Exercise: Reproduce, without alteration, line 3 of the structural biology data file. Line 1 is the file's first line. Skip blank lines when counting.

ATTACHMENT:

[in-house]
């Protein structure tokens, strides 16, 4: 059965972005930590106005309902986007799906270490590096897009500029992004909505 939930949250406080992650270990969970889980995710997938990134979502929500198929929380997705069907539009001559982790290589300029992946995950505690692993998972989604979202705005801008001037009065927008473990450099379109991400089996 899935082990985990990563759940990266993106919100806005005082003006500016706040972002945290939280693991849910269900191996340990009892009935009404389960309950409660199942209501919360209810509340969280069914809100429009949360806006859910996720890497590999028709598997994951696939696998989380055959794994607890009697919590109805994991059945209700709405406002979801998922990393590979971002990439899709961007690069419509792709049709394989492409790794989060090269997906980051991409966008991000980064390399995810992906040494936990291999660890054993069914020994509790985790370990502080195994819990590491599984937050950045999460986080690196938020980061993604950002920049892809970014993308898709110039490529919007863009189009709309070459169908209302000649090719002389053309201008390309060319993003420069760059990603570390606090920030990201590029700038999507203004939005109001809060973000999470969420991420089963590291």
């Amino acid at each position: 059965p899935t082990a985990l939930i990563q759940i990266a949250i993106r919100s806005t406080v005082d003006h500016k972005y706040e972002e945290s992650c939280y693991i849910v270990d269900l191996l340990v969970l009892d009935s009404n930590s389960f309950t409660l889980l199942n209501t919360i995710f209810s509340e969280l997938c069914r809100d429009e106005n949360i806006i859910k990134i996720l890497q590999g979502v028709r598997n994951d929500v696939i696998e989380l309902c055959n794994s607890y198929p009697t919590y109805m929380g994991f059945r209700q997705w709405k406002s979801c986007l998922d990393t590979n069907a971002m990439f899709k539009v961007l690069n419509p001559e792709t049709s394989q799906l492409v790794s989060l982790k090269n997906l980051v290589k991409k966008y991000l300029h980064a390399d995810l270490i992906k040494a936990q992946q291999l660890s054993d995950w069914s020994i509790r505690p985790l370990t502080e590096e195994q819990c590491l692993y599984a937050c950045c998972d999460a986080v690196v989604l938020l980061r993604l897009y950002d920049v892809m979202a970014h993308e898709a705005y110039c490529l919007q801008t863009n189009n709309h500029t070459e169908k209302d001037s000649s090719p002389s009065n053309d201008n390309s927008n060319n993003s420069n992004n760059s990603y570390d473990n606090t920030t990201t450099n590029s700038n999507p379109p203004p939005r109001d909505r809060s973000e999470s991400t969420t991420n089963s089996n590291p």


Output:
């Amino acid at each position: 059965p899935t082990a985990l939930i990563q759940i990266a949250i993106r919100s806005t406080v005082d003006h500016k972005y706040e972002e945290s992650c939280y693991i849910v270990d269900l191996l340990v969970l009892d009935s009404n930590s389960f309950t409660l889980l199942n209501t919360i995710f209810s509340e969280l997938c069914r809100d429009e106005n949360i806006i859910k990134i996720l890497q590999g979502v028709r598997n994951d929500v696939i696998e989380l309902c055959n794994s607890y198929p009697t919590y109805m929380g994991f059945r209700q997705w709405k406002s979801c986007l998922d990393t590979n069907a971002m990439f899709k539009v961007l690069n419509p001559e792709t049709s394989q799906l492409v790794s989060l982790k090269n997906l980051v290589k991409k966008y991000l300029h980064a390399d995810l270490i992906k040494a936990q992946q291999l660890s054993d995950w069914s020994i509790r505690p985790l370990t502080e590096e195994q819990c590491l692993y599984a937050c950045c998972d999460a986080v690196v989604l938020l980061r993604l897009y950002d920049v892809m979202a970014h993308e898709a705005y110039c490529l919007q801008t863009n189009n709309h500029t070459e169908k209302d001037s000649s090719p002389s009065n053309d201008n390309s927008n060319n993003s420069n992004n760059s990603y570390d473990n606090t920030t990201t450099n590029s700038n999507p379109p203004p939005r109001d909505r809060s973000e999470s991400t969420t991420n089963s089996n590291p």